Thomas Vincent (1723–98), is remembered today as one of England’s leading oboists.In the mid or late 1730s started taking lessons from the Milanese virtuoso Giuseppe Sammartini (1695–1750), the most admired oboist active in London during the 1730s and 1740s. The cachet of having been Sammartini’s favourite English pupil served Thomas well, and he repaid his teacher by constantly playing his oboe concertos in public during the latter’s last years and for many years after his death.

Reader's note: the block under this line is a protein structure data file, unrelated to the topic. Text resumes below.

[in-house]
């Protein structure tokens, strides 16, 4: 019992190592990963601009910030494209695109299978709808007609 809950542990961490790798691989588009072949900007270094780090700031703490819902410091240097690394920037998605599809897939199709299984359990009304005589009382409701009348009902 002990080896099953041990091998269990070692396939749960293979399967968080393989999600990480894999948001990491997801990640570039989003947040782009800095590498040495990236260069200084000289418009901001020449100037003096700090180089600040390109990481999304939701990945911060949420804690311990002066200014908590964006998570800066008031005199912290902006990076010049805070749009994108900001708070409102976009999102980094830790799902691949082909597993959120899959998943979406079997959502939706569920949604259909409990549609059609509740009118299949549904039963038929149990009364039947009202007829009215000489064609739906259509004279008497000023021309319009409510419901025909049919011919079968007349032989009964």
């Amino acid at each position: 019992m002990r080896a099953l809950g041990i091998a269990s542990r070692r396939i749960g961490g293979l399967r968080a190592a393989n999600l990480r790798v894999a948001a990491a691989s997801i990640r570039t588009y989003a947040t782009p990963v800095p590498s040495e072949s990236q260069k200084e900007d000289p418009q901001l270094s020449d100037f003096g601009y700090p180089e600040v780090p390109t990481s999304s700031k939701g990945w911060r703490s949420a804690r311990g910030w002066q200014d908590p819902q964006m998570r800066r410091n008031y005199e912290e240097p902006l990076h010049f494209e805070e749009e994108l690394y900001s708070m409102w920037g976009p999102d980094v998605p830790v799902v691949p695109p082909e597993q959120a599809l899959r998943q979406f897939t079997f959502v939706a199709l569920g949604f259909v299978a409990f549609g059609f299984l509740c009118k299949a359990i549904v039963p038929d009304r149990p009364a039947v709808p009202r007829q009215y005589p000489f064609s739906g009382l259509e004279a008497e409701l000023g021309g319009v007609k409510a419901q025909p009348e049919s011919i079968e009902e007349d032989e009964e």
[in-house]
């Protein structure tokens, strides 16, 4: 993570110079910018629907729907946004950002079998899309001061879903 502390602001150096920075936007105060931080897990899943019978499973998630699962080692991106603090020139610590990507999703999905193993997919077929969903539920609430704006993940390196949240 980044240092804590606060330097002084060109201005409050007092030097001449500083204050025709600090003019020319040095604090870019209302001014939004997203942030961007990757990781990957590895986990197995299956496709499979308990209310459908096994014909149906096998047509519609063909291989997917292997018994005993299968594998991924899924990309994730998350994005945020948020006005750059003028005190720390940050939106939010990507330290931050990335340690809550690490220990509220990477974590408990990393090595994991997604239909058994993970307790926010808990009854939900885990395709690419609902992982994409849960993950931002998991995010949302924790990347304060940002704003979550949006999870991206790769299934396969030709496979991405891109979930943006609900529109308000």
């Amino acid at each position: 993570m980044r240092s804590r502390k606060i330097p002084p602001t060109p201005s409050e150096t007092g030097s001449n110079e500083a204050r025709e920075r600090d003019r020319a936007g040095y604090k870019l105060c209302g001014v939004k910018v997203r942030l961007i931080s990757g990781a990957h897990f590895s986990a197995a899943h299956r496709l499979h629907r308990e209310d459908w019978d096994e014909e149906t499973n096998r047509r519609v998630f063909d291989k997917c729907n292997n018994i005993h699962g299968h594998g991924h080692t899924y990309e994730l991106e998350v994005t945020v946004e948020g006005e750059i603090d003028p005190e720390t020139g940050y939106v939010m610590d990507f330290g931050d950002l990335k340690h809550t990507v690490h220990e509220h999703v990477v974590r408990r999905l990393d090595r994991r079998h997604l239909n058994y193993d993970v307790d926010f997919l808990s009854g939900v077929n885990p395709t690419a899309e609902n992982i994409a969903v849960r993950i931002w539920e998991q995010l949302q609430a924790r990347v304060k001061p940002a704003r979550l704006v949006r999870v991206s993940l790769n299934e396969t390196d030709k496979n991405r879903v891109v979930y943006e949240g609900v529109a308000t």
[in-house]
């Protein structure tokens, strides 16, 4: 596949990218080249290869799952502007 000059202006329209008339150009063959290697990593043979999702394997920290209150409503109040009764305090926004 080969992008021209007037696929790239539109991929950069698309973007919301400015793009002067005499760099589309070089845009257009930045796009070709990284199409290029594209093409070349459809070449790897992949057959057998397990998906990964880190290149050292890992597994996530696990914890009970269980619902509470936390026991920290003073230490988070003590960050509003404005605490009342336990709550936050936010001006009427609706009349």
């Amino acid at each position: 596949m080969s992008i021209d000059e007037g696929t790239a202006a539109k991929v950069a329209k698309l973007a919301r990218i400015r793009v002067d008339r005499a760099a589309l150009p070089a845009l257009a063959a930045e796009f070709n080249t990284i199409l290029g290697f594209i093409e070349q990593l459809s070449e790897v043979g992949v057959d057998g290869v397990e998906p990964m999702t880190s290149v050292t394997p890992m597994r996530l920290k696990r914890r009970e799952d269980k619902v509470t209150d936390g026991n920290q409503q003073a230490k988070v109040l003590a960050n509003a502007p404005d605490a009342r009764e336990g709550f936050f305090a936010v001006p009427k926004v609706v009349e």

Like so many prominent instrumentalists of his time, Thomas also composed a little to gratify patrons, pupils and colleagues and to enhance his public profile. The published collection by which he is already known is a set of six oboe sonatas published as his Op. 1 in 1748. These were popular at the time and remain so among players, existing in both facsimile and performing editions. In contrast, his similar set of two-movement keyboard sonatas, which he called by the traditional description of ‘lessons’ and identified as his Op. 2, have never been republished since they came out in 1755 and seem to have been totally ignored by musicians up to now. This is puzzling, since they share the tunefulness and structural solidity of the oboe sonatas (whose style they often recall in their wide melodic arcs), while at the same time displaying some thoroughly idiomatic writing for keyboard suitable for amateur players very comparable with that of Thomas’s slightly younger contemporary George Berg.